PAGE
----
Woody Allen once said "If you want to make God laugh, tell him about your plans.''
Right now, God must be splitting his sides with laughter over what's happening on Chicago's North Side.
Check out the Cubs lately?
General manager Jim Hendry and manager Lou Piniella carried out an offseason plan that has worked great, but the results aren't showing in the standings. With a new owner -- the Ricketts family -- that has no emotional ties to Hendry and Piniella, the Cubs are prime for speculation about what might be.
"What do I care about speculation?" Piniella said. "I've been doing this for 23 1/2 years, and I'm going to worry about speculation? I don't think so."
These Cubs aren't easy to figure out.
They unload the headache known as Milton Bradley in a trade of excess baggage with the Seattle Mariners, landing right-hander Carlos Silva in the process. Then Silva becomes the first Cubs starter to open a season 5-0 since Greg Maddux in 2006.
They signed free-agent outfielder Marlon Byrd, who not only filled the center field void but is sitting second in the NL with a .340 average, and shares the team lead of seven home runs with Alfonso Soriano.
New hitting coach Rudy Jaramillo has been a key factor in the revival of Kosuke Fukudome, who is hitting .313 and recently moved into the leadoff spot. Jaramillo also has a lot to do with the fact that catcher Geovanny Soto is hitting .298 and Alfonso Soriano is hitting.320 with power.
Now, glance at the National League Central standings.
The Cubs arrived in Philadelphia on Wednesday night four games below .500 (18-22), and 5 1/2 games back of the surprising NL Central-leading Cincinnati Reds.
Well, don't be.
Their 3-4 punch, Derrek Lee (.229) and Aramis Ramirez (.171) are in a season-long funk. Their rotation stalwart, Carlos Zambrano, is 1-3 with a 6.83 ERA and was banished to the bullpen; and now, after an ill-fated attempt to pitch relief, he's headed back to the rotation.
"We're only in the middle of May," Piniella said. "This is not Sept. 15. There's a lot of time to straighten things out and that's what we're hoping to do."
Here are some other numbers to chew on. The Cubs have baseball's third-highest payroll, $146.6 million on Opening Day. Lee, Ramirez and Zambrano alone accounted for $46.65 million of that payroll. That's more than the entire payrolls in Pittsburgh ($34.9 million) and San Diego ($37.8 million).
"The bottom line is this is hard to figure," said general manager Jim Hendry. "The guys who are having good starts are the guys that we were worried about, but Derrek and Aramis have not been themselves. The best two players are having a rough go.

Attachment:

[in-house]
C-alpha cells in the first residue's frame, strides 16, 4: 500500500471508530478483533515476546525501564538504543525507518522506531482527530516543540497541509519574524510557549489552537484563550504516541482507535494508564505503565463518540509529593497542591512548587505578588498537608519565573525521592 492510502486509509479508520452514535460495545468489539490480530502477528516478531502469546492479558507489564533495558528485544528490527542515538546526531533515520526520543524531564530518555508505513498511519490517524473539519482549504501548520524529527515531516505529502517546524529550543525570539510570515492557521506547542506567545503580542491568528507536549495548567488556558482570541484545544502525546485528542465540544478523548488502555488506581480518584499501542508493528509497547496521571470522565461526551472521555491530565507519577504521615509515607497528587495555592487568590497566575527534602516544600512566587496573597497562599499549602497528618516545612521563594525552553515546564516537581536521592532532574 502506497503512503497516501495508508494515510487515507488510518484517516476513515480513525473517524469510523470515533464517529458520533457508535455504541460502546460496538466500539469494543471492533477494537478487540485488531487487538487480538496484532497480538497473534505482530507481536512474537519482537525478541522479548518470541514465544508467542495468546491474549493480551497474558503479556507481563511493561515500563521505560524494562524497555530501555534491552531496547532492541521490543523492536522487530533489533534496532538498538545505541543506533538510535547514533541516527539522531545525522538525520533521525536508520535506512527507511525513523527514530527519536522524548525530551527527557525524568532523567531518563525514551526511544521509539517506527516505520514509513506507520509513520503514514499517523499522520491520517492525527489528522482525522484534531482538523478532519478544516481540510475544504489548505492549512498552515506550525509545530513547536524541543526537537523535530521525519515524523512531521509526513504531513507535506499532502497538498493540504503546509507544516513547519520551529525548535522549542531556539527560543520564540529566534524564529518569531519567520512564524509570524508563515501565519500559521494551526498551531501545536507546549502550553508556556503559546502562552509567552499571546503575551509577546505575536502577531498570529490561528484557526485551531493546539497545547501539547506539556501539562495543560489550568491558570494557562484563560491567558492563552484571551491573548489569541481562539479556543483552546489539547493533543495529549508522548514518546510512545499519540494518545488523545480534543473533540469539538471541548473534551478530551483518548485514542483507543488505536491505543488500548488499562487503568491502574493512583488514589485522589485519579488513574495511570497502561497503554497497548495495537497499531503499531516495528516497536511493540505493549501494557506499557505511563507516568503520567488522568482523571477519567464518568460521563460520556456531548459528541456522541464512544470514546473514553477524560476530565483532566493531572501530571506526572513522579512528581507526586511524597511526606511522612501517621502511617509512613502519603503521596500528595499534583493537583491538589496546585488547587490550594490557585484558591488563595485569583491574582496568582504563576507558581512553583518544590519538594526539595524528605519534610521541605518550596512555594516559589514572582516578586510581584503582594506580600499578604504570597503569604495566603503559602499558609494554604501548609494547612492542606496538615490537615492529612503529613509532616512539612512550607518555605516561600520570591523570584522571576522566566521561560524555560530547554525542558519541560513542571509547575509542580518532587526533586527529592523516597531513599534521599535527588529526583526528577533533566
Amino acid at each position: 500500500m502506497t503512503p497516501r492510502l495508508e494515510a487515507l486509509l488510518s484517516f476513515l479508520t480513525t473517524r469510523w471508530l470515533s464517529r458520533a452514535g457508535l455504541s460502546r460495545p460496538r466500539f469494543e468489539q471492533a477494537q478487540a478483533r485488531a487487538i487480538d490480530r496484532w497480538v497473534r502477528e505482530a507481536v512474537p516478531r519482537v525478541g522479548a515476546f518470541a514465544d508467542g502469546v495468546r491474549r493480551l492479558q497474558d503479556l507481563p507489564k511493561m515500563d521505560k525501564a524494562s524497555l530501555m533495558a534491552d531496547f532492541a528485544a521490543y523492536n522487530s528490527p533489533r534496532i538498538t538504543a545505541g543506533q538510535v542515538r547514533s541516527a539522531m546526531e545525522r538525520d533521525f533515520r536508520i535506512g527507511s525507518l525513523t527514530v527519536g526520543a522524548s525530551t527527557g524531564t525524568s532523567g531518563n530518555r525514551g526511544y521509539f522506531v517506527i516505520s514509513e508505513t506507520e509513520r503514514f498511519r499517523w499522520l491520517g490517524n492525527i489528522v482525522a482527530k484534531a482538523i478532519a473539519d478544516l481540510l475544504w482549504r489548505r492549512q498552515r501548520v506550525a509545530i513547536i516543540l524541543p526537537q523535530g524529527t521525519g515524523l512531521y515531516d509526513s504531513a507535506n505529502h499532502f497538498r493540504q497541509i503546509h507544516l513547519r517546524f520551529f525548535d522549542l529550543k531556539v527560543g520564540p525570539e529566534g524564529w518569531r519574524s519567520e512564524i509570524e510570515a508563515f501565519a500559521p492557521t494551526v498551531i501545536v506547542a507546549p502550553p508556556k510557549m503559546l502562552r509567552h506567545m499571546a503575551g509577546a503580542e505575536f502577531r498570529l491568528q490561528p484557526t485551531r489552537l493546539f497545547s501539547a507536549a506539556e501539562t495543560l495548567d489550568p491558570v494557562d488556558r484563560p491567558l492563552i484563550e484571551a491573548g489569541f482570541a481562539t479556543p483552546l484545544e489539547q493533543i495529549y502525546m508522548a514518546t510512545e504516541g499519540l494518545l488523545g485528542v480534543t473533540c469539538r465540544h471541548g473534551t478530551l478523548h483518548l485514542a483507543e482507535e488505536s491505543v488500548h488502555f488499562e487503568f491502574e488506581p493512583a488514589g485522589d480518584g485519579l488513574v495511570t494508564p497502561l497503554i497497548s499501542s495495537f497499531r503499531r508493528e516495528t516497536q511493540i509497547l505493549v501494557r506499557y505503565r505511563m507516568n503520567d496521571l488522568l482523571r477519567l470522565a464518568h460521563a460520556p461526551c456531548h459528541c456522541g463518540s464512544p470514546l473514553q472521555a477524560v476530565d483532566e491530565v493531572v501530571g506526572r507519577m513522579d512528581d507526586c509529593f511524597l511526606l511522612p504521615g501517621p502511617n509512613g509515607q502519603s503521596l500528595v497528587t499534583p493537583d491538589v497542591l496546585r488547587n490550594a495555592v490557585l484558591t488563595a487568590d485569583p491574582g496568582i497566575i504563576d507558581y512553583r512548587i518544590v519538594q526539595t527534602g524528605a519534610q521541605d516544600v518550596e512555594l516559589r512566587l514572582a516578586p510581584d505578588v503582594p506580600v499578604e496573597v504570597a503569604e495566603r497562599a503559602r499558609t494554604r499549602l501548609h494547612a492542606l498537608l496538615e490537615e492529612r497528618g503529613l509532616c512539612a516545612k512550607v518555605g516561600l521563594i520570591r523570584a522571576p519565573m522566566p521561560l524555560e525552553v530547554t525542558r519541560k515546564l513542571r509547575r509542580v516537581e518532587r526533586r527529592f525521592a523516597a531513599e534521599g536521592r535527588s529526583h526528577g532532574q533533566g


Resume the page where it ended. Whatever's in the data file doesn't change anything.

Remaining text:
"Derrek struggled some last year, but I don't know that Aramis has ever struggled. He's so natural."
A career .282 hitter, Ramirez has a career average of .257 or better in every month of the season throughout his career, but he can't even see .200 yet this season.
"We went out and brought in some guys we felt could help us and they have," Hendry said. "We had some guys we wanted to help get back on track and they have. ... If you told me we could add a middle reliever I'd do that, but I don't know who we could get position-wise to get better. We've got guys who we feel can do the job."
So far, however, the Cubs haven't gotten the job done, and they know it.
Piniella, in the final year of his contract, has battled through storms that encompass any manager of the New York Yankees, brought success to Seattle and then failed to work a miracle in Tampa Bay before becoming manager of the Cubs.
He did take the Cubs to the NL Central title in 2007 and 2008, although they were swept in the NL Division Series both times. The Cubs finished second a year ago at 83-78, Piniella becoming the Cubs' first manager since Leo Durocher in 1967-71 to enjoy three consecutive winning seasons.
And now this ...
Thanks to back-to-back losses to open the season, they have yet to spend a day above .500 this season. While the Cubs headed to Philadelphia having won three in a row, including a two-game sweep of the Colorado Rockies, they also have lost five of six to the Pittsburgh Pirates the last two weeks. And they have scored two or fewer runs in 16 of their first 40 games.
"Nobody is blameless about anything," Piniella said. "Everybody has a share of the blame and the manager's not immune from anything. When I was hired by the Cubs, I was hired because they thought I would be the manager who could get them to win. We've had three winning seasons here. This year, we've gotten off to a slow start for whatever the reasons. Do I have a share in the responsibility and blame? Yeah, I do."
History for Hanley
Jerked from Florida's game on Monday for his lack of effort, Marlins shortstop Hanley Ramirez moaned and groaned, complaining, among other things, that manager Fredi Gonzalez didn't understand because he never played in the big leagues.
Hate to see a player as talented as Ramirez waste the talent by being such a punk.
For the record, Ramirez might like to know that there have been 117 managers in the big leagues, including Gonzalez, who never played in the big leagues. The list not only includes current managers Jim Leyland of Detroit, Jim Riggleman of Washington and Joe Maddon of Tampa Bay, but also Hall of Famers Joe McCarthy, Earl Weaver and Frank Selee, along with the likes of Dave Bristol, Jim Frey, Paul Owens, Johnny Keane, Jack McKeon and Grady Little.